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Before you start, think about how you'll make sure to offer a good experience to your volunteers.
Your advert should set out:
Use language and images that reflect and welcome diversity.
Ways to advertise for new volunteers include:
If you are looking for specific skills, think about where you will find people with those skills.
Be proactive. Reach out to groups and people who are under-represented in your organisation and help them to get involved.
Using a simple application form will help make sure your recruitment process is fair. You should make sure everyone can use this. Where appropriate, provide it in different languages. If the form is online, make sure it is accessible to everyone.
Asylum seekers, people from overseas, people on benefits and ex-offenders can all volunteer. If necessary, seek appropriate guidance from a Volunteer Centre.
Ask the potential volunteer if they need any support to attend or prepare for an interview. For example, they might feel more comfortable if they know what you're going to ask them about.
Don't make interviews too formal. People are offering a gift of time, not seeking paid employment.
It's important to get to know the potential volunteer, so give them time to talk about themselves.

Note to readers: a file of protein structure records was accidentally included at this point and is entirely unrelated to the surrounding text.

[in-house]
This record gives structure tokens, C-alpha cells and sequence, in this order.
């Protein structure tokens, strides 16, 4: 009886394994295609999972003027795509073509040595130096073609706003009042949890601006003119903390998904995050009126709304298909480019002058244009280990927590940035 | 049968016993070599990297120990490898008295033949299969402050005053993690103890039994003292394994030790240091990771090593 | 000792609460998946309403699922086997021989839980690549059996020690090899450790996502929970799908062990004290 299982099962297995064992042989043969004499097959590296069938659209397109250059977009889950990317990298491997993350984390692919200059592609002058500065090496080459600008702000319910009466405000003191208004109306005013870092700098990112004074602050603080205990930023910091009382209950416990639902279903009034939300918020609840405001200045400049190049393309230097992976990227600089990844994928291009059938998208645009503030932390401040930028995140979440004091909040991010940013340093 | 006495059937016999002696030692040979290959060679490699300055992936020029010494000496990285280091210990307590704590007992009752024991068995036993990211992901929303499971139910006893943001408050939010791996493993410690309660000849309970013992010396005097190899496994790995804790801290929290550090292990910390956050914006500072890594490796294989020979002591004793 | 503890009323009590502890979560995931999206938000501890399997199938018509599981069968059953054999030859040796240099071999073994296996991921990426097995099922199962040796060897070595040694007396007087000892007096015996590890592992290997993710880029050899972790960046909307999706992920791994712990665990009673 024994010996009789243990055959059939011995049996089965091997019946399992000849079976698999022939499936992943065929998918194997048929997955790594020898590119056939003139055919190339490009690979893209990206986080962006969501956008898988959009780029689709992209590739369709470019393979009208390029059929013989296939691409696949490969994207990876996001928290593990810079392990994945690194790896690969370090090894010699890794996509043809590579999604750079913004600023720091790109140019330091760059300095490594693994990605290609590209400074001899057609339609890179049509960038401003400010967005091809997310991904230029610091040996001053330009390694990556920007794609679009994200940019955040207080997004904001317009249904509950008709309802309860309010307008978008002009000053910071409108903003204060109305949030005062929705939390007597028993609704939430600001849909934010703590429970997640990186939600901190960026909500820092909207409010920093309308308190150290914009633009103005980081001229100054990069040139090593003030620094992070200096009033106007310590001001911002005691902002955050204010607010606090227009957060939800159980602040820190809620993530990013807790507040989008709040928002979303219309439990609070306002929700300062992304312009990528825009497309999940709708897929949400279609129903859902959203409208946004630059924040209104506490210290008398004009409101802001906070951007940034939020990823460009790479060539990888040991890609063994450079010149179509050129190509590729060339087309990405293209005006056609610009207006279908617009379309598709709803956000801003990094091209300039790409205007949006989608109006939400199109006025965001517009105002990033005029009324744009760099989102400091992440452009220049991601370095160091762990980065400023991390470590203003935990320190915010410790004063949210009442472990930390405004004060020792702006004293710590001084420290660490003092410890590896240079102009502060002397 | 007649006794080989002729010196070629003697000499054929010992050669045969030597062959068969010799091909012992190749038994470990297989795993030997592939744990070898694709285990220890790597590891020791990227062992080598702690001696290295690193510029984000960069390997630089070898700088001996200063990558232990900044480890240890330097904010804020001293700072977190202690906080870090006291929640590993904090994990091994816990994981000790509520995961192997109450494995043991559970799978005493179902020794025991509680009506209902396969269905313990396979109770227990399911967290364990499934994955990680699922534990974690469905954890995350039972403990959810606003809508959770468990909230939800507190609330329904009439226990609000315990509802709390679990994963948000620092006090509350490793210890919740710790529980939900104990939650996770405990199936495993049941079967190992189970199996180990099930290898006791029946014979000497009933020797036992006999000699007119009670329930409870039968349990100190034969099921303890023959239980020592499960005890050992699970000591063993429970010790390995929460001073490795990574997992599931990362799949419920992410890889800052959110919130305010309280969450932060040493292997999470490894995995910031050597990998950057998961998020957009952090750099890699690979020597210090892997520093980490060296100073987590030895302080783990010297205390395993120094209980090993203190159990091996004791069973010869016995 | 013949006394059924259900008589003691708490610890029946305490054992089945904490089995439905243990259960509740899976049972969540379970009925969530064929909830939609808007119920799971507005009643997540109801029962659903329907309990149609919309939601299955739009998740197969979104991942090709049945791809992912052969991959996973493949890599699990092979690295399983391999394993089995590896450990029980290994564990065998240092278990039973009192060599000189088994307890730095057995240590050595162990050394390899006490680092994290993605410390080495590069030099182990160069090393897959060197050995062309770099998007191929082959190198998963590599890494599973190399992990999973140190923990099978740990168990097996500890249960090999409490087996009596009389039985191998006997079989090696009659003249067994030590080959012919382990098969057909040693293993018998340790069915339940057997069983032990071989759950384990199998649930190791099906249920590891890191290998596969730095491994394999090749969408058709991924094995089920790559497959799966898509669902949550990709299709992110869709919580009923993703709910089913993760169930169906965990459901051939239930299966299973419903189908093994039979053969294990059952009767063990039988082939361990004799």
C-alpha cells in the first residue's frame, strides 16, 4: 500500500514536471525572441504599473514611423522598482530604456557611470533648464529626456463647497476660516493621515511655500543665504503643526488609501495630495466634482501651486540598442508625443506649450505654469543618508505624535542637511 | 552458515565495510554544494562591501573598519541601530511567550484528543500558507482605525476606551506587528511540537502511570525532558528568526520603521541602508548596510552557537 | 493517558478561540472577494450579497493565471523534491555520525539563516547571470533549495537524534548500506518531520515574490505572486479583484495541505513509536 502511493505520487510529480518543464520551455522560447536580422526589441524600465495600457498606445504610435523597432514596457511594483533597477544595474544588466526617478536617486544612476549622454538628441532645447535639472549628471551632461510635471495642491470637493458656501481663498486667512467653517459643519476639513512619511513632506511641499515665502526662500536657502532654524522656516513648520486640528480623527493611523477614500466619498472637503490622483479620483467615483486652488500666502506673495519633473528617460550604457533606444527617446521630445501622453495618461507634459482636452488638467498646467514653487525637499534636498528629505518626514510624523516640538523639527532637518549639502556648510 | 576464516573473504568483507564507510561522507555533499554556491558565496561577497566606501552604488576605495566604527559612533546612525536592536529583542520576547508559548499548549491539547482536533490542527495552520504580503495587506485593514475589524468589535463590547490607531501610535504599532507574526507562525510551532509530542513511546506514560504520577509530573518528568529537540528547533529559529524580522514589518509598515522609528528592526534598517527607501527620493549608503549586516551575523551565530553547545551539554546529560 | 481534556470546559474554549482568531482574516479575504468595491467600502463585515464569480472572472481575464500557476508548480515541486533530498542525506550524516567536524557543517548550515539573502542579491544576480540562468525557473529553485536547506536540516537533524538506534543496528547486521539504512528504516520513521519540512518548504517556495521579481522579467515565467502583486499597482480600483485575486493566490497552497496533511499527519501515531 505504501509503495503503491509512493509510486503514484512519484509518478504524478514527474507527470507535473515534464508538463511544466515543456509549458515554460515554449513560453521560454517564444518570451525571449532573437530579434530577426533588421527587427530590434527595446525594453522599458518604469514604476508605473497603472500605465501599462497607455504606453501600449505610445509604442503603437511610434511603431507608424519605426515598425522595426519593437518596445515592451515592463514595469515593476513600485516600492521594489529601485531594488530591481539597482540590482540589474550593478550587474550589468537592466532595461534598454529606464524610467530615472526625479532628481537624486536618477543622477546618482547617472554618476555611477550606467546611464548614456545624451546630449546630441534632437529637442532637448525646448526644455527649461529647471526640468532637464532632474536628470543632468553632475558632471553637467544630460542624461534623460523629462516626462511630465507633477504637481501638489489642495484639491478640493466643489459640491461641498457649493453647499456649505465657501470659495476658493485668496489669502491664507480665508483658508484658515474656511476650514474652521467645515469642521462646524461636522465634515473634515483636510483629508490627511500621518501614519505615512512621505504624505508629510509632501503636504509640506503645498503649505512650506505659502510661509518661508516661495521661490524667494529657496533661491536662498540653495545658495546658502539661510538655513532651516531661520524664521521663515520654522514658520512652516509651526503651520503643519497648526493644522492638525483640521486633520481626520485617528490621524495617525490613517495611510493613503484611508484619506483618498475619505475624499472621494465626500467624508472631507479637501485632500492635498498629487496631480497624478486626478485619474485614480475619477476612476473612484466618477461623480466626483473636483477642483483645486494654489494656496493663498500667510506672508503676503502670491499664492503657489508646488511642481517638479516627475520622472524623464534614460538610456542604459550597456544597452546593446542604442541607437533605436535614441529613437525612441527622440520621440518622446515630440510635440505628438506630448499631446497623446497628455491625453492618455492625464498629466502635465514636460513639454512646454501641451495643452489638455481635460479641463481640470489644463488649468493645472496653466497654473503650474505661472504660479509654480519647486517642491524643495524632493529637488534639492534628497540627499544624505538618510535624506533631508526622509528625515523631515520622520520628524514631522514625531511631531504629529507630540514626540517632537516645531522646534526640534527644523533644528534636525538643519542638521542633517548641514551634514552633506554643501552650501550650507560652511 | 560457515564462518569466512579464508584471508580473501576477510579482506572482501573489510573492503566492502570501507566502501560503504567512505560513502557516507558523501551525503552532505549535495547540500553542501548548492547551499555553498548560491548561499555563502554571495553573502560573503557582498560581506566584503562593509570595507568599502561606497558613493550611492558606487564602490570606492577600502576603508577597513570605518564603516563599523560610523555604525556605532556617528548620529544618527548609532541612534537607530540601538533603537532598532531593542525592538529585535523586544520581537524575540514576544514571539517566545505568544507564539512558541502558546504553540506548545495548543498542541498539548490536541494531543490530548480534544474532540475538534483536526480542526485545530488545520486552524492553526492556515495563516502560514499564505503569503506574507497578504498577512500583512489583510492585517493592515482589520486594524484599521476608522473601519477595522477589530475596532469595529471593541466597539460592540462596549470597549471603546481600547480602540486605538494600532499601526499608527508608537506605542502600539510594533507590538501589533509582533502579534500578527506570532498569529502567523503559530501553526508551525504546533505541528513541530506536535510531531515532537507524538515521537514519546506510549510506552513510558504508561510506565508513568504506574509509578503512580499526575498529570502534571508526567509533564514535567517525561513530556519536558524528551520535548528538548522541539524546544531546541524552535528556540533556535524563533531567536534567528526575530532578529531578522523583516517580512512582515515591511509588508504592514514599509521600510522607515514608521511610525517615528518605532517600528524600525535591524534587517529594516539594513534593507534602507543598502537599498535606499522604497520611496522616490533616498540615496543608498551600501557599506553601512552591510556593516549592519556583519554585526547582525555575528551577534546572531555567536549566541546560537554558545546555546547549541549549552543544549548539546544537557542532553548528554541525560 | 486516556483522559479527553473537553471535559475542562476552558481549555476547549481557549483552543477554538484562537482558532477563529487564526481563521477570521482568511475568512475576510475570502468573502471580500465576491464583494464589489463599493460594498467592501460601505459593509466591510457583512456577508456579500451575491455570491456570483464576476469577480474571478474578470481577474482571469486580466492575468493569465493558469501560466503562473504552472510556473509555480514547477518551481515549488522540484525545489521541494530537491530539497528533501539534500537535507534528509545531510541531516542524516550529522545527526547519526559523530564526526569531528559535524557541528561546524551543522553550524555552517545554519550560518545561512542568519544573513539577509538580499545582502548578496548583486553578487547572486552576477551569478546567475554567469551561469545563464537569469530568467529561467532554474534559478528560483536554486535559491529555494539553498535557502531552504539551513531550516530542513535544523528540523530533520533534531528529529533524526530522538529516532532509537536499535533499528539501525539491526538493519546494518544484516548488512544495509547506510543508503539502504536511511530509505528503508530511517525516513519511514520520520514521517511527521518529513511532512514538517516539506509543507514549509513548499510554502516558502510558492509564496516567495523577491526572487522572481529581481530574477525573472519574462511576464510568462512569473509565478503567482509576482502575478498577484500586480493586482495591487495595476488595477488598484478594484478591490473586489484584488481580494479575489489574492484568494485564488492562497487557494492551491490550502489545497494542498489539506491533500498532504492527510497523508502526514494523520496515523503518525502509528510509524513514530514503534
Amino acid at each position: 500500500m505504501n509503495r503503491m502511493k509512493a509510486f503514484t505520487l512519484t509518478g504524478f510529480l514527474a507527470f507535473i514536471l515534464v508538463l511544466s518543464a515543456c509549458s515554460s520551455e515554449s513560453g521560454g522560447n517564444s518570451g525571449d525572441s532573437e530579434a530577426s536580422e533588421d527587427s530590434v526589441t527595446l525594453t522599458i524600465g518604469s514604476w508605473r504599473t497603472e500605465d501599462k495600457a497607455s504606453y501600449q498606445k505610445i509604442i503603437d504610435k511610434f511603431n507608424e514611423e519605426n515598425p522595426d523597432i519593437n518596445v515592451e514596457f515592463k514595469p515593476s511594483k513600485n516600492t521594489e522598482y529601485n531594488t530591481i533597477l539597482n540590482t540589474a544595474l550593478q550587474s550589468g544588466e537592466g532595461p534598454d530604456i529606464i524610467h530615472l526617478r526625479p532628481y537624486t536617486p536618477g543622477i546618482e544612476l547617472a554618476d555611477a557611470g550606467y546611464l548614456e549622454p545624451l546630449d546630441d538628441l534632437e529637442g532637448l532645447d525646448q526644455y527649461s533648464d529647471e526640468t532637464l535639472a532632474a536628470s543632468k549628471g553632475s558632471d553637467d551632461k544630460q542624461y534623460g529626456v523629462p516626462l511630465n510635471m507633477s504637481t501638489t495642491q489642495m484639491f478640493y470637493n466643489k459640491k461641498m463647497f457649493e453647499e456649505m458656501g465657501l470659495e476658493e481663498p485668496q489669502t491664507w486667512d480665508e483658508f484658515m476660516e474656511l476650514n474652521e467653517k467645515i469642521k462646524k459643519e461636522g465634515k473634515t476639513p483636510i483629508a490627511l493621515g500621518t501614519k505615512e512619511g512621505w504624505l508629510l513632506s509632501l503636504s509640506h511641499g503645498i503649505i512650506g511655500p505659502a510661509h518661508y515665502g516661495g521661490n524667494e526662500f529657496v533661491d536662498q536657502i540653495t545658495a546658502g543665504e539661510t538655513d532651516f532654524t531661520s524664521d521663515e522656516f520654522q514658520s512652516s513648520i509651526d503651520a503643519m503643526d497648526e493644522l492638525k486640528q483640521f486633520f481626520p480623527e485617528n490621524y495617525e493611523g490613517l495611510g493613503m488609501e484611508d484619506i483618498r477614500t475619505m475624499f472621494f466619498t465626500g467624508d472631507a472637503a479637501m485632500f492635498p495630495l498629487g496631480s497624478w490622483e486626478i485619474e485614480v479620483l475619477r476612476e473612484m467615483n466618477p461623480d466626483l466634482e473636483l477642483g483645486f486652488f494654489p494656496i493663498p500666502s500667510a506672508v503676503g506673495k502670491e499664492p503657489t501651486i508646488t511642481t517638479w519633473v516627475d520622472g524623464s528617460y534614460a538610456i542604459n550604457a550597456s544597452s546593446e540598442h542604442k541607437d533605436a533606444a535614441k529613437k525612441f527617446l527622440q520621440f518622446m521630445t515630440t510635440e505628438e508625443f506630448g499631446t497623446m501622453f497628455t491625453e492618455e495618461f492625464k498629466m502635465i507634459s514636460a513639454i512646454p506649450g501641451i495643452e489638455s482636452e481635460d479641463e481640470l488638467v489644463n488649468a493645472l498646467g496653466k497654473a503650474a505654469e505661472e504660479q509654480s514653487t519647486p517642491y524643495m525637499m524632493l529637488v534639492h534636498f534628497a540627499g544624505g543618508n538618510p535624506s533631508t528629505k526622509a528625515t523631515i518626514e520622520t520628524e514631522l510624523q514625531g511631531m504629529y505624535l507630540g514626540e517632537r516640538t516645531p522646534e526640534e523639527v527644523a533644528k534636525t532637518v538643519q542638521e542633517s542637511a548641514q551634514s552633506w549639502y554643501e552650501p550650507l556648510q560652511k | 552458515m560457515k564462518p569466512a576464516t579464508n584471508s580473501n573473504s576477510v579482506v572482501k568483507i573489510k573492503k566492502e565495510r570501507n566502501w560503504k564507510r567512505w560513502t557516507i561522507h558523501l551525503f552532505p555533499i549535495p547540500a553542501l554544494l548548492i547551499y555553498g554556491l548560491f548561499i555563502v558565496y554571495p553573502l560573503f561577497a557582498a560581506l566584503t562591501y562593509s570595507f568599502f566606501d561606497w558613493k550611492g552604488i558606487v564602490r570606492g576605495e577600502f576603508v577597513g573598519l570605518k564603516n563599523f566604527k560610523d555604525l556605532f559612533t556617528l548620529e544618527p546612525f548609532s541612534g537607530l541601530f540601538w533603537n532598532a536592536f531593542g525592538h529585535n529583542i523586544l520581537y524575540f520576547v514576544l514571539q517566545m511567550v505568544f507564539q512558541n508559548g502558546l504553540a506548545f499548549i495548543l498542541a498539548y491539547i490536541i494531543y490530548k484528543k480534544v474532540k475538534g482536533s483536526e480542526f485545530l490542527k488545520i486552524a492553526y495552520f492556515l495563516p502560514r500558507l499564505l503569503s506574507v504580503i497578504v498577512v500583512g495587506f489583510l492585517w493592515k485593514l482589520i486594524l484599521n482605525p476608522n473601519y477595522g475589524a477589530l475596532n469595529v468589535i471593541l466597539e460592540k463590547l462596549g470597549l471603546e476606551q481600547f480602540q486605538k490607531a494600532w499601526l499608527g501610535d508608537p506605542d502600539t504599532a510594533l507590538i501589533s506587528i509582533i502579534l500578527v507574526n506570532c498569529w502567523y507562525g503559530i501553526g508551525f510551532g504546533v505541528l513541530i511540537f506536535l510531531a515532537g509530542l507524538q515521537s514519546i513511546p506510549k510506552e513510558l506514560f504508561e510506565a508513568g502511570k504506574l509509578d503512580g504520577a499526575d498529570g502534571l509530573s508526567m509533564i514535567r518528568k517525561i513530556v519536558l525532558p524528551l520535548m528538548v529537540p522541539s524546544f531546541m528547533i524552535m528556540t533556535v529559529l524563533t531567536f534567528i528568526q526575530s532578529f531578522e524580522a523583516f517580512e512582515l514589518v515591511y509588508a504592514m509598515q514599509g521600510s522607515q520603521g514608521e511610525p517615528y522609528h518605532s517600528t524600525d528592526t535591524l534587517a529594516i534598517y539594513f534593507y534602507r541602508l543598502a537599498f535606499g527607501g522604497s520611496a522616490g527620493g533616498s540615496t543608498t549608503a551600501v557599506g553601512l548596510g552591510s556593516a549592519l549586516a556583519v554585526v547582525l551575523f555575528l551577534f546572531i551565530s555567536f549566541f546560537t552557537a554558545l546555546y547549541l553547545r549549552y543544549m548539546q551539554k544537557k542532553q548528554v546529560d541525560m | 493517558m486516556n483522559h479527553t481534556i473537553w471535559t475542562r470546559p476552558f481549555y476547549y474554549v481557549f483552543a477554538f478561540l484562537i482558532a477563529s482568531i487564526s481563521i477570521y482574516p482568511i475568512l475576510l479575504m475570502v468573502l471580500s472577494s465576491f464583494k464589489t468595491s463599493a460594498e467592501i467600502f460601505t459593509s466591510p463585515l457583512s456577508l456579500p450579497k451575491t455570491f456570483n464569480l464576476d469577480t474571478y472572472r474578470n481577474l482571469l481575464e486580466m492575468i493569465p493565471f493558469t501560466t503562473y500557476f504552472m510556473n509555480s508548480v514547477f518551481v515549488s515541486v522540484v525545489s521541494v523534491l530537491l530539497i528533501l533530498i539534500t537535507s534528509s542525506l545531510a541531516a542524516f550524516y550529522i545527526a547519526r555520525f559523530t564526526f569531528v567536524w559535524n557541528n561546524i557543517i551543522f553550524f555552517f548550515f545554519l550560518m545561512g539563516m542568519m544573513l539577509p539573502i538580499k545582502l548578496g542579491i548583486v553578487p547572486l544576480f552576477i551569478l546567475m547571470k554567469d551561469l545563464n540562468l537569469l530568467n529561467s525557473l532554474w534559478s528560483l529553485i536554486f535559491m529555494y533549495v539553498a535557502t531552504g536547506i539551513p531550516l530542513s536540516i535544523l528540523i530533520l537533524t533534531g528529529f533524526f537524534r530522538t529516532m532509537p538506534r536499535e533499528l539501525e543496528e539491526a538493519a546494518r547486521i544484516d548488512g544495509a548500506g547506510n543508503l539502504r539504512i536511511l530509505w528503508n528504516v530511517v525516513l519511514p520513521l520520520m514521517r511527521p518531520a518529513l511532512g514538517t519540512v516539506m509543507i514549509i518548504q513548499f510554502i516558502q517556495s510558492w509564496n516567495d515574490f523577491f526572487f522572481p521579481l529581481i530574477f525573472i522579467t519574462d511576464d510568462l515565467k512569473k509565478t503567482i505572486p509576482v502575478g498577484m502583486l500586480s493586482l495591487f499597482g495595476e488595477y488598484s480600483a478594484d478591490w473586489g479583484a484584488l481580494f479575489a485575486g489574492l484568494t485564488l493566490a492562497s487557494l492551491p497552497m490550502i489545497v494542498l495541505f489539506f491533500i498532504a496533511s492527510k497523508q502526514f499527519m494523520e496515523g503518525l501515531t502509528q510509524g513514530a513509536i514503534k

You should discuss:
It's good practice to keep a record of your questions and the potential volunteer's responses.
Once you've chosen your new volunteer, contact them to suggest a start date and induction time.
Before you confirm this, you'll need to make some checks.
You can ask new volunteers to give references. In most cases, a simple letter from two referees is enough. You could also talk to the referees by phone to check what you discussed at interview.
If the role demands physical activity, health checks are advisable. You can also ask all volunteers about health conditions if it's your policy. Don't use health checks to discriminate against people. If in doubt, consult your organisation's equity, diversity and inclusion policy.
A criminal record check gives you information about an applicant’s criminal history. It's an important part of safeguarding. It makes recruitment safer and stops unsuitable people from working with vulnerable groups.
It's not always lawful to carry out a check on volunteers, so make sure you know when to ask for one.
Having completed recruitment, you may decide the person is not suitable for the role.
It's important to tell the applicant the reasons that you're not accepting them as a volunteer. You can also suggest that the nearest Volunteer Centre may have more suitable roles for them.
Applicants may also decide they don't want to volunteer for your organisation after all. In this case, ask the applicant for their reasons. This insight may prove helpful for future recruitment.
Last reviewed: 12 April 2021Help us improve this content
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